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PX446 Condensed Matter Physics II

Lecturers: Paul Goddard, James LLoyd-Hughes, Oleg Petrenko

Weighting: 15 CATS

Many phenomena observed in condensed matter, like magnetism and superconductivity, are the result of interactions between electrons. This module looks at some of these phenomena, how to observe them and how to use them.

An important concept in the modelling of these many-electron systems is Landau's idea of the quasiparticle. Excitations of a system of interacting particles can be put into one-to-one correspondence with excitations of non-interacting particles but with a finite lifetime. It's a brilliant idea and helps us understand many (almost all) measurable properties of interest. Landau also set up the most important models of the free energy of the magnets and superconductors in applied fields, which we will be studying.

To offer an account of important electronic properties of materials. Topics covered will be magnetism, electronic transport, optical properties of matter and superconductivity. There should be an emphasis on the connection between theory and experiment, and emerging ideas such as quantum criticality and topology may be discussed.

Students will:

  • Understand aspects of some magnetic, electrical, optical and superconducting properties of materials;
  • Become aware of the existing range of functional materials and the experiments used to probe their properties;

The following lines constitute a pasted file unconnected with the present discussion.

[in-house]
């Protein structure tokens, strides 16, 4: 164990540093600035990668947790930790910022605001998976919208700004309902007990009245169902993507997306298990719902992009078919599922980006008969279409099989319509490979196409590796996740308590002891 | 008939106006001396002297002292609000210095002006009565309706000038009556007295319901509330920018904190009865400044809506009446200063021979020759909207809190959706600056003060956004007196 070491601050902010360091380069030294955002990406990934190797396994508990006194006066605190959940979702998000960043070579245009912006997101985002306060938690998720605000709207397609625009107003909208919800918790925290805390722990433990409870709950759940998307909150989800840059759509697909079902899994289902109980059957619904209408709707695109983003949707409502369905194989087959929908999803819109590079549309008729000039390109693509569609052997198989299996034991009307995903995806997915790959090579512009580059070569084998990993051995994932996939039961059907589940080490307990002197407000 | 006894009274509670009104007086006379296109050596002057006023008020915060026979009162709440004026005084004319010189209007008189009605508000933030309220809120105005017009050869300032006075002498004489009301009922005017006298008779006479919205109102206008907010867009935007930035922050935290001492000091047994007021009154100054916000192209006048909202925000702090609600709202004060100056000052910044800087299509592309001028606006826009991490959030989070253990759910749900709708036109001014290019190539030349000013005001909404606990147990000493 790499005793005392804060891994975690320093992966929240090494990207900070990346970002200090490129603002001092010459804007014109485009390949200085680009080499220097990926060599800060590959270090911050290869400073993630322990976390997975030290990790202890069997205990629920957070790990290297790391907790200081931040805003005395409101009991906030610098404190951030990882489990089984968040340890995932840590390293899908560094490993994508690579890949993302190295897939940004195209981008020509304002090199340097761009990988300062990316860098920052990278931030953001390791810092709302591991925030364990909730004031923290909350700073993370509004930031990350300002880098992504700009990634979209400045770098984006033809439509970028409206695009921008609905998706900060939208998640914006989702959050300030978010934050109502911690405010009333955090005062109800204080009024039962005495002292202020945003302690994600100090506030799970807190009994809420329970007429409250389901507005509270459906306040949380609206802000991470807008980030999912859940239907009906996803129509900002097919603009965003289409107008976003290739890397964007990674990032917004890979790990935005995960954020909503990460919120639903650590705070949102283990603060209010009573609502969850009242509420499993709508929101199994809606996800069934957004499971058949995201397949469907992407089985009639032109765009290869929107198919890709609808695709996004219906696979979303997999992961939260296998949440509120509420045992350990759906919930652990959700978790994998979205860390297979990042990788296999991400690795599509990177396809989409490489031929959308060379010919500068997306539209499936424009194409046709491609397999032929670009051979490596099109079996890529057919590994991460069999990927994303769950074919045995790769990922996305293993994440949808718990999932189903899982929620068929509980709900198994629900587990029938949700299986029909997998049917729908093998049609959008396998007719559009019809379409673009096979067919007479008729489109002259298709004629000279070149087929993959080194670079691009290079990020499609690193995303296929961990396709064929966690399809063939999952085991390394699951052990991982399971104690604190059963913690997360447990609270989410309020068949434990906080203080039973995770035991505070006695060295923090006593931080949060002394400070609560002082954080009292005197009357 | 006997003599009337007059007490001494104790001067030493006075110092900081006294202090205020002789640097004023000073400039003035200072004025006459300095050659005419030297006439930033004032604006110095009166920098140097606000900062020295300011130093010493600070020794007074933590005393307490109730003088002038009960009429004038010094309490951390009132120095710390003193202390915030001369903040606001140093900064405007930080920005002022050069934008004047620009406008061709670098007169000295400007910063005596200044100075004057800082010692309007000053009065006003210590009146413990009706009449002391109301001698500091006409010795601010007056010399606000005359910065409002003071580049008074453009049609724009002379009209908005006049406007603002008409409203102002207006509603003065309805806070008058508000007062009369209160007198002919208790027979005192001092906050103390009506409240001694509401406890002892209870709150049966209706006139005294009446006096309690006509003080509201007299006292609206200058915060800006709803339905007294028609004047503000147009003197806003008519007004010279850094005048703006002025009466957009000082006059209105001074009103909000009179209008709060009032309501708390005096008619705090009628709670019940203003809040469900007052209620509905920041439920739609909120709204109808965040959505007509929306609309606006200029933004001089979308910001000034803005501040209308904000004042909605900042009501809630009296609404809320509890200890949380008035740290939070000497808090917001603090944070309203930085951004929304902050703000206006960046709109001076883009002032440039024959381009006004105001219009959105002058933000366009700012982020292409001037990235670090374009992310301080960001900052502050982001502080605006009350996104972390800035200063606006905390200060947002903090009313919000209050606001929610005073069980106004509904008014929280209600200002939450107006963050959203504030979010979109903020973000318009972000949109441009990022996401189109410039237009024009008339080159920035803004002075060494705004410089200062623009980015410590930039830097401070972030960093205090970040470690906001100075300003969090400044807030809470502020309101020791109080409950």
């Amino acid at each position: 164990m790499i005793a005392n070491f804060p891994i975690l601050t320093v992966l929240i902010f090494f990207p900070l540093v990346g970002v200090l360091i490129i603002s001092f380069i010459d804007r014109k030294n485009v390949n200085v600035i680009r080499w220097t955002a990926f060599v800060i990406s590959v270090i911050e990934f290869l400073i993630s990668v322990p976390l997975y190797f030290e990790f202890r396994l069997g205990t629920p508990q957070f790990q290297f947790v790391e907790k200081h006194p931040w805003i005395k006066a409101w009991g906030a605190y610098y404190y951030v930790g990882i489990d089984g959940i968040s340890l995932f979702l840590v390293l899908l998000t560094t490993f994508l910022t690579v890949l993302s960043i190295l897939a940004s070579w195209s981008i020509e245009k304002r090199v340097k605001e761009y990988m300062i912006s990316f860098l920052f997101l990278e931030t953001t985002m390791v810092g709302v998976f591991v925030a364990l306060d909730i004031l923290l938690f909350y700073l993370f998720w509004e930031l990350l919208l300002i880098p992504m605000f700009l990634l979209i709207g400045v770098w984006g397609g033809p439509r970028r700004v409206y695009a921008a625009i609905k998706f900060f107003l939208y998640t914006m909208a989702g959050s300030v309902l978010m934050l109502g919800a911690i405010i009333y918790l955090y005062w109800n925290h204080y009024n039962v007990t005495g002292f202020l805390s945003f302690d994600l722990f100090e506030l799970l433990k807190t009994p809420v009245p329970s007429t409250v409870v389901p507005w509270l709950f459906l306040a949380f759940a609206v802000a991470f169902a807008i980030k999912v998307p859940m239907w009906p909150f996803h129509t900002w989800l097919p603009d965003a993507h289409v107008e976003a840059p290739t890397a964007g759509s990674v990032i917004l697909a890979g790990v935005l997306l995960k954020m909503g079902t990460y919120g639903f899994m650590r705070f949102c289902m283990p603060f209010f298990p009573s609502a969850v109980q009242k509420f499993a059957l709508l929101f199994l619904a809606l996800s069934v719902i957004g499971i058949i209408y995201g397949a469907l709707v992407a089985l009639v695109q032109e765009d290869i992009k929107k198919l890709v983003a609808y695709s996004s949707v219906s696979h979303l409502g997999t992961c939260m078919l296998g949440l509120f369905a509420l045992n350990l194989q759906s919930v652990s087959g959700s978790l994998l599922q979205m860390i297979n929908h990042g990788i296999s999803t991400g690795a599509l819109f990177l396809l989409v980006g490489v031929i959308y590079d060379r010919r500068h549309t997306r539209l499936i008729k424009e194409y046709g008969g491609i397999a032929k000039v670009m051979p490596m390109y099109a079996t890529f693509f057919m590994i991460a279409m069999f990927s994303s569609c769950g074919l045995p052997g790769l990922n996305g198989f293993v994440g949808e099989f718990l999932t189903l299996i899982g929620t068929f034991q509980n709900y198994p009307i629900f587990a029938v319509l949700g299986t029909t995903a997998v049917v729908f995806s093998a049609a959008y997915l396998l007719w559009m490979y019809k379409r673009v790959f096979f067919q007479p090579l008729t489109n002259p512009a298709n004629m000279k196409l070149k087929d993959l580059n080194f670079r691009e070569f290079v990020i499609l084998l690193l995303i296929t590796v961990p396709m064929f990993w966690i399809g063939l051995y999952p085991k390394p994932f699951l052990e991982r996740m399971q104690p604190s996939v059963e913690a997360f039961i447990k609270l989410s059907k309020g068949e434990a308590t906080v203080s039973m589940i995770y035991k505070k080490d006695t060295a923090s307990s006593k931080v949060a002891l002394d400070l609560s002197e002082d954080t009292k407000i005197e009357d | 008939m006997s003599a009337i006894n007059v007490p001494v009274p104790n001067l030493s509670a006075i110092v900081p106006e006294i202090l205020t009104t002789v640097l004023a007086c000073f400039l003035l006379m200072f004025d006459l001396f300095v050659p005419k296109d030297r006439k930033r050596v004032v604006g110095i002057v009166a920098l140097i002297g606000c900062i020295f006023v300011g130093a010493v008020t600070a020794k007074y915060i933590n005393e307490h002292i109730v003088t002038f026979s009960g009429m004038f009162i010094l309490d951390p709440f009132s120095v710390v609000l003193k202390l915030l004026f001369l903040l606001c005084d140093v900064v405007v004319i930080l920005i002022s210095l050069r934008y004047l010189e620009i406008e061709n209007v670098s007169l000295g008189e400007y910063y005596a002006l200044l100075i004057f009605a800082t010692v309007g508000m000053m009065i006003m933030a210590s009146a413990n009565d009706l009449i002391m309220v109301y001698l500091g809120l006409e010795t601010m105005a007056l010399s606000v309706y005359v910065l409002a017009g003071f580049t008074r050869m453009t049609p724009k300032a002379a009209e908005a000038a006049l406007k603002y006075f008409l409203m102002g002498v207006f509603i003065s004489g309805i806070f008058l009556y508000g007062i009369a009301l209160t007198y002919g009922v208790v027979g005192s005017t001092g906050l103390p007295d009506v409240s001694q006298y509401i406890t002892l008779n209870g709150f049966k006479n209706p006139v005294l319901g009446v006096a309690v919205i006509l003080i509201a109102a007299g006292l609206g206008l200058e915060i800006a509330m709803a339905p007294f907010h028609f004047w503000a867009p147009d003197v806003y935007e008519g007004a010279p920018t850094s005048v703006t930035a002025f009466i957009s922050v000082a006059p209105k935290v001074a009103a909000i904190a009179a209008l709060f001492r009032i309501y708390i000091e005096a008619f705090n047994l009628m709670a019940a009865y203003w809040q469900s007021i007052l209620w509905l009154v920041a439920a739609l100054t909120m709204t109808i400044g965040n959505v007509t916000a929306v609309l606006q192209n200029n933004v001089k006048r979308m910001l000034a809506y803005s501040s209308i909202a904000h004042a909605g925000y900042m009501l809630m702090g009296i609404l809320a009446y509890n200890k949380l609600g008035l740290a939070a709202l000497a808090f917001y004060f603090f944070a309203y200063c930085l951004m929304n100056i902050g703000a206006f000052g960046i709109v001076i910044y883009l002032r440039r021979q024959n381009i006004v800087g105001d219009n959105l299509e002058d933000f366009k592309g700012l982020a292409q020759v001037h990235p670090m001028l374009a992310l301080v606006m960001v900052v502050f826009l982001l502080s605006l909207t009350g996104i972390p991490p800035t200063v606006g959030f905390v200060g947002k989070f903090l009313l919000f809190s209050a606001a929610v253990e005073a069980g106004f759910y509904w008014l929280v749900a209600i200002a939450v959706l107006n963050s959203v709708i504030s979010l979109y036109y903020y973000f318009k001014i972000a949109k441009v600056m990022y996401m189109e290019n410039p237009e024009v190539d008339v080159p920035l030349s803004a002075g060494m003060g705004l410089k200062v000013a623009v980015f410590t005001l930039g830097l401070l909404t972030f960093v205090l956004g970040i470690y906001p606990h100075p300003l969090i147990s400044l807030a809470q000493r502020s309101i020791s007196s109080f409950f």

• Have developed insight into areas of research interest in condensed matter physics


1. Magnetism
Introduction (revision of topics covered by PX385 Condensed Matter Physics). Exchange interactions: ferromagnets; antiferromagnets; ferrimagnets and others. Symmetry and models, Landau theory, excitations. Experimental techniques in magnetism, contemporary magnetism.
2. Quasiparticles & Excitations
Bandstructure: tight-binding approach, quasiparticles. Experimental methods, semiconductor optics. Magnetism in semiconductors. Quasiparticles beyond the single particle picture.
3. Superconductivity
Basic properties of superconductors, electromagnetism of superconductors and the London equations, phase transitions and the Ginsburg-Landau theory. Phase coherence and the Josephson effects. Overview of BCS theory, experimental evidence for the energy gap. Unconventional superconductors. Superconducting technology

Commitment: 30 lectures

Assessment: 2 hour examination

The module has a website.

Recommended Texts:
Magnetism in condensed matter, Stephen Blundell, OUP 2001;
Optical properties of solids, Mark Fox,
OUP 2010;
Band theory and electronic properties of solids,
John Singleton, OUP 2011;
Superconductivity, superfluids, and condensates,
James F. Annett, OUP 2013;